... Six SRs, at broadly separate locations on the buccal membrane, were arbitrarily selected and the sperm inside were squeezed out with forceps and removed with a micropipette. Arti cial fertilization was performed using the eggs collected from the female's oviduct and the sperm collected from each seminal receptacle, using established techniques (Villanueva et al. 2012). Some whole spermatangia (10-29% of the total) attached to the buccal mass were also removed and xed in ethanol for DNA analysis. ...
Full-text available
Female eumetazoans often develop sperm storage organs (SSOs). Although the processes of sperm storage may influence sperm competition and cryptic female choice in polyandrous species, the significance of developing multiple SSOs is not well understood. In contrast to coastal squids (which develop no more than two SSOs), the female Japanese common squid Todarodes pacificus , a more oceanic pelagic species, develops more than 20 SSOs, which take the form of specialized pockets, called seminal receptacles (SRs), on the buccal membrane. We investigated the sperm storage pattern of SRs by paternity analysis of hatchlings obtained after artificial insemination using sperm retrieved from 6 arbitrarily selected SRs. The results showed that females were capable of storing sperm contributed by 9 to 23 males, indicating that females are broadly promiscuous. In the pattern of sperm storage, the number of males and proportion of their sperm present in the SRs varied widely among SRs, and sperm storage was biased towards particular males at the individual SR level. However, when calculated as a proportion of all the SRs within a female, the number of sires increased and the paternity bias towards any particular male weakened. These results suggest that one function of having multiple SRs in T. pacificus may be to ensure genetic diversity of the offspring.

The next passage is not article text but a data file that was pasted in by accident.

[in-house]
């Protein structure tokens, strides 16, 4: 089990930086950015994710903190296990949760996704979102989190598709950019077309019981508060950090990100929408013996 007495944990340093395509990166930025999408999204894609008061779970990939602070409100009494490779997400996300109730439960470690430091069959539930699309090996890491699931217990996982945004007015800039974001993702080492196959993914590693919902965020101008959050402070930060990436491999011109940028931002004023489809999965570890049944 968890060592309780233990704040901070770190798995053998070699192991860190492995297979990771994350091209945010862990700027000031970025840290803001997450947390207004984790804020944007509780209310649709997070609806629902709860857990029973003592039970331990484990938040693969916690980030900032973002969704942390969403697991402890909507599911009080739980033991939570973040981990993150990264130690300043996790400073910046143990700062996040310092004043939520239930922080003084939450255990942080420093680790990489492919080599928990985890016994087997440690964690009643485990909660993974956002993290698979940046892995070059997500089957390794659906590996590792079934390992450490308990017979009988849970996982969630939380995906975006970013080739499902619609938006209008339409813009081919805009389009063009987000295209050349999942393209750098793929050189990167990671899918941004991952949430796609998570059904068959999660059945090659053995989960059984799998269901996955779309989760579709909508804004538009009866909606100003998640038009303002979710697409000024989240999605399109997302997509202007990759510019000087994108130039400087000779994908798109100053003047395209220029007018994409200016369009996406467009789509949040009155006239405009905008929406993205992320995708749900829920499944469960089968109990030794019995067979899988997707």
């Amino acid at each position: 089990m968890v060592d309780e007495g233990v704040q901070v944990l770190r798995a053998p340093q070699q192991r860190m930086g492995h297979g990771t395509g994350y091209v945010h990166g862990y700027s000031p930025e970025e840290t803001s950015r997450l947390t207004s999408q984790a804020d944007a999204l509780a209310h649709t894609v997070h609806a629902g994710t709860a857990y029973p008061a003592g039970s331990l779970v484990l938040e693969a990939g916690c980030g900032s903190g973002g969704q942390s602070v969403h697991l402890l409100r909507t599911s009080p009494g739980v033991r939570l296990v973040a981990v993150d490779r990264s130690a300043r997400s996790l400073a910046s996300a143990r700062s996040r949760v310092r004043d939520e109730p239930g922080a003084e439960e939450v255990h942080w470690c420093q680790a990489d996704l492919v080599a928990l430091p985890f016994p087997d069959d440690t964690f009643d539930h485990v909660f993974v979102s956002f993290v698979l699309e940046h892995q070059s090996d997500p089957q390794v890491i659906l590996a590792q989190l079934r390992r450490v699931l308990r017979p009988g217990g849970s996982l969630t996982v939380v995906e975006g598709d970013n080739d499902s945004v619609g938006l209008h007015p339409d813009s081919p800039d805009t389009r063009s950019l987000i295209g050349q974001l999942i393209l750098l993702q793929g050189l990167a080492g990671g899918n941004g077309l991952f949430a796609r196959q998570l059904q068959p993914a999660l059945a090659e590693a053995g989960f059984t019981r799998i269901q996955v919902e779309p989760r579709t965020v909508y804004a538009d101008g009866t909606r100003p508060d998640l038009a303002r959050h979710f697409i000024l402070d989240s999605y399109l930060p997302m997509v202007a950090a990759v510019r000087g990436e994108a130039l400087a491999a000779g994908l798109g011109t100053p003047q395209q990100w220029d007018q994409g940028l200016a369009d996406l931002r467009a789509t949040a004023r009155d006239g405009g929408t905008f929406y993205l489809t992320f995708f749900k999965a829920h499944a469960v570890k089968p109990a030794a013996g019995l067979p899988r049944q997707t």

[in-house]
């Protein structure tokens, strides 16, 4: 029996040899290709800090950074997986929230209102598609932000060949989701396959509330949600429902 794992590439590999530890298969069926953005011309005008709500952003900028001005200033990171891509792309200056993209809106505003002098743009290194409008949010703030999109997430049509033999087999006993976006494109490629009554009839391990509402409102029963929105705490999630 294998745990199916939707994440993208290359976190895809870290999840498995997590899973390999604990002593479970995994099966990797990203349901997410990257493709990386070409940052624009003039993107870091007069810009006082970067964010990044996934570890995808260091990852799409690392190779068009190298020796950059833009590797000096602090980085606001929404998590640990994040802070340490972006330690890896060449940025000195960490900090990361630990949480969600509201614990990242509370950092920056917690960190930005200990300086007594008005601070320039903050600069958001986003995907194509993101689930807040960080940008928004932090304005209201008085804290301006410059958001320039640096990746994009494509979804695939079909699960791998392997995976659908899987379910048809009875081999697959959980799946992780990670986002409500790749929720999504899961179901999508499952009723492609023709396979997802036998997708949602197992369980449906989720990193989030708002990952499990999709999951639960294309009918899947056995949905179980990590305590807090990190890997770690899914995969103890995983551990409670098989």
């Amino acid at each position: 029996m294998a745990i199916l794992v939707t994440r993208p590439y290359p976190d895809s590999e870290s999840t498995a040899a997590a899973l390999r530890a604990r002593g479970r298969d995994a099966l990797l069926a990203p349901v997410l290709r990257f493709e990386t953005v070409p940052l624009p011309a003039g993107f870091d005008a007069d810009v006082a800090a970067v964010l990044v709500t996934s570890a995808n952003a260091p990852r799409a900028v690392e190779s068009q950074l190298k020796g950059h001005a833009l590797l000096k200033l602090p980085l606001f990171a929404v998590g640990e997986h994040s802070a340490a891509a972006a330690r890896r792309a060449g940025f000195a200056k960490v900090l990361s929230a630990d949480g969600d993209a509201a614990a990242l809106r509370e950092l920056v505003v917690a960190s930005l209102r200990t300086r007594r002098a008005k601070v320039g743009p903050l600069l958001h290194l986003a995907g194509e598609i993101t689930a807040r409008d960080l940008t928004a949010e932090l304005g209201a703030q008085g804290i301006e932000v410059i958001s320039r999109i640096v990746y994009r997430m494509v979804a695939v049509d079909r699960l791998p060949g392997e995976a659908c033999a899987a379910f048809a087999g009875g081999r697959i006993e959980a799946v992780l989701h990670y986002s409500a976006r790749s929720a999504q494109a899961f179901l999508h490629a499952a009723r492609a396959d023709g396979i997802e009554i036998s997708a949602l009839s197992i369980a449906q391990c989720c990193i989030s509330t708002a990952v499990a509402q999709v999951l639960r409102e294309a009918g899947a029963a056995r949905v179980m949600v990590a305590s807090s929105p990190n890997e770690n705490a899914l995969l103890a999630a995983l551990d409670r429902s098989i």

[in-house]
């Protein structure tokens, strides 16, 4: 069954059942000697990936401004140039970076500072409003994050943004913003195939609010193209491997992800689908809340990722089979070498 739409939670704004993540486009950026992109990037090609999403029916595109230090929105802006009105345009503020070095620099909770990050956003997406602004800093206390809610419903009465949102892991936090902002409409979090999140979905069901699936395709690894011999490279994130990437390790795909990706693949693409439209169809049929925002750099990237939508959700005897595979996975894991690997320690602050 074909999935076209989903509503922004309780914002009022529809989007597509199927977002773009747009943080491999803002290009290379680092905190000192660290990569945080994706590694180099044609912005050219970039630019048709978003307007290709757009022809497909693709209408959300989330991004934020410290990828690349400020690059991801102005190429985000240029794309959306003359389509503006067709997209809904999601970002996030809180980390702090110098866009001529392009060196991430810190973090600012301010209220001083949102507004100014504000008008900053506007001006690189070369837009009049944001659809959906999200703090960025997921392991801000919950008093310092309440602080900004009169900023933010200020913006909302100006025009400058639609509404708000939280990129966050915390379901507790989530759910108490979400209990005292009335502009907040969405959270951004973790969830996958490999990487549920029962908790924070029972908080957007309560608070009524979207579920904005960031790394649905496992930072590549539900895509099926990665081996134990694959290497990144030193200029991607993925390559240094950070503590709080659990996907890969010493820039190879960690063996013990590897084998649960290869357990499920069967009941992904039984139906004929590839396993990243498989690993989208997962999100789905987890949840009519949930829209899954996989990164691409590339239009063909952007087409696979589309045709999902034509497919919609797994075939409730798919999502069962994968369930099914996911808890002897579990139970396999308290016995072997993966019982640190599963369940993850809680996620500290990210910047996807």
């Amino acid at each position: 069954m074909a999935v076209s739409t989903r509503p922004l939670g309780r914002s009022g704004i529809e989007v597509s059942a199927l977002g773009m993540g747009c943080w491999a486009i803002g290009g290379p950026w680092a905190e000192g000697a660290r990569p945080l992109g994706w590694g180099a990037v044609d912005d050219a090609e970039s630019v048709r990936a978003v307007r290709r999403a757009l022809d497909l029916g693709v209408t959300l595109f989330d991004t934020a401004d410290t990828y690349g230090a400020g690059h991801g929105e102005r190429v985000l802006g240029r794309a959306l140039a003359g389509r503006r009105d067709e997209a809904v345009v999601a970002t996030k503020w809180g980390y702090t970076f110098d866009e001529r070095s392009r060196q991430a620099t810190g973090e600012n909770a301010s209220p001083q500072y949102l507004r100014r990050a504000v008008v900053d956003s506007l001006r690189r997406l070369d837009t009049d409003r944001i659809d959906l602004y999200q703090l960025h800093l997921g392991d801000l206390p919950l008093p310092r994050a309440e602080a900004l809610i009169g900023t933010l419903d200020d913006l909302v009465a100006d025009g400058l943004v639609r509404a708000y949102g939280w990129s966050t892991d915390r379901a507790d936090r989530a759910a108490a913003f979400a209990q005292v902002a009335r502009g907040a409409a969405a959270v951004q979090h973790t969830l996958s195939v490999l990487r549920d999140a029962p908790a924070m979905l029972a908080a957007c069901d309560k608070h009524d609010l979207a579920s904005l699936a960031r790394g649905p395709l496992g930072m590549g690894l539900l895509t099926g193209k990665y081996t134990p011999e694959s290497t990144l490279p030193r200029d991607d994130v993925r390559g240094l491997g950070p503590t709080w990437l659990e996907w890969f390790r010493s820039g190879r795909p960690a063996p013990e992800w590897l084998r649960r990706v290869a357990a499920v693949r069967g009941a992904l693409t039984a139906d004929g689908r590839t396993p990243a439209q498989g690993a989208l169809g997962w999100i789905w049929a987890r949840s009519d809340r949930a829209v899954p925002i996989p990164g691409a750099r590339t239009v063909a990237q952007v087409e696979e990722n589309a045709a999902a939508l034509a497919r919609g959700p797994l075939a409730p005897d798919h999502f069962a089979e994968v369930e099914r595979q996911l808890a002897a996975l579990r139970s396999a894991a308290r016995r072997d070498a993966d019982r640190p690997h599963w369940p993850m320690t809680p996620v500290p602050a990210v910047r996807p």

... The results confirm the recent assumption that the reserve energy might be used for reproduction during sexual maturation (Lin et al. 2015(Lin et al. , 2017a. In addition, this study has considerable implications for studying the breeding strategy among cephalopods, particularly for those oceanic species that are hard to introduce to the laboratory observations (Villanueva et al. 2012). Noticeably, this study has focused on the energy allocation for reproduction; further researches are needed to address the breeding strategy linking to the living environments. ...
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Life histories of organisms are frequently shaped by trade-offs between somatic growth and reproduction. Although previous studies have suggested that sources for reproduction are directly from ingested food in the Argentinean short-fin squid Illex argentinus, recent findings indicate that its reproductive growth probably involves somatic energy use. Therefore, we aimed to determine the reproductive allocation strategy of female I. argentinus, using fatty acids as biochemical indicators. These squid accumulate a substantial amount of fatty acids in the ovary after the onset of sexual maturation. The fatty acid composition in the ovaries was found to have a stronger correlation with that in the digestive gland, a fast turnover tissue reflecting recent dietary information, when compared to the slow turnover mantle tissue, an energy reserve organ. These results suggested that energy for reproduction is primarily from income resources. However, fatty acid composition showed that the ovaries closely resembled mantle tissue during early maturation when the gonadosomatic index increased significantly, and spawning period when the squid showed the lowest feeding activity. This evidence indicated that during these two periods, somatic energy reserve was participating in reproductive growth. Cumulatively, female I. argentinus adopts a mixed income–capital breeding strategy, in that reproduction primarily relies on income resources, coupled with the involvement of storage reserves used during the early maturation and spawning period. This study presents the potential implication of fatty acids to provide insights into the breeding strategies among cephalopods, particularly for oceanic species.